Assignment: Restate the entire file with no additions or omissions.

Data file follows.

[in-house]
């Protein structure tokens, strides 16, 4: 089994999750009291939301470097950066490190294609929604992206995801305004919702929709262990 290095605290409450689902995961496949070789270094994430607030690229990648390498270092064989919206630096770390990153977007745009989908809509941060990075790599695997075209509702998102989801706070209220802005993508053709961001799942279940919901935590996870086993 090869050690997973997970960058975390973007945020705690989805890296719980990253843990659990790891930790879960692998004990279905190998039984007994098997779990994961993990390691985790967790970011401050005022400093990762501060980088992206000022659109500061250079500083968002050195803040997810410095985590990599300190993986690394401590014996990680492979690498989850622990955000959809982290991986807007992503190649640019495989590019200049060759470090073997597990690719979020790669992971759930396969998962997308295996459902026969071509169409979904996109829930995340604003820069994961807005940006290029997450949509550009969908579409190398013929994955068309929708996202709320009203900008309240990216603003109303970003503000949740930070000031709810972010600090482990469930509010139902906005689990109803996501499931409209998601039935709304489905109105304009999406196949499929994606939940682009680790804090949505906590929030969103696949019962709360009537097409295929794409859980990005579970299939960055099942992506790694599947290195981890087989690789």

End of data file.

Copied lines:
[in-house]
């Protein structure tokens, strides 16, 4: 089994999750009291939301470097950066490190294609929604992206995801305004919702929709262990 290095605290409450689902995961496949070789270094994430607030690229990648390498270092064989919206630096770390990153977007745009989908809509941060990075790599695997075209509702998102989801706070209220802005993508053709961001799942279940919901935590996870086993 090869050690997973997970960058975390973007945020705690989805890296719980990253843990659990790891930790879960692998004990279905190998039984007994098997779990994961993990390691985790967790970011401050005022400093990762501060980088992206000022659109500061250079500083968002050195803040997810410095985590990599300190993986690394401590014996990680492979690498989850622990955000959809982290991986807007992503190649640019495989590019200049060759470090073997597990690719979020790669992971759930396969998962997308295996459902026969071509169409979904996109829930995340604003820069994961807005940006290029997450949509550009969908579409190398013929994955068309929708996202709320009203900008309240990216603003109303970003503000949740930070000031709810972010600090482990469930509010139902906005689990109803996501499931409209998601039935709304489905109105304009999406196949499929994606939940682009680790804090949505906590929030969103696949019962709360009537097409295929794409859980990005579970299939960055099942992506790694599947290195981890087989690789």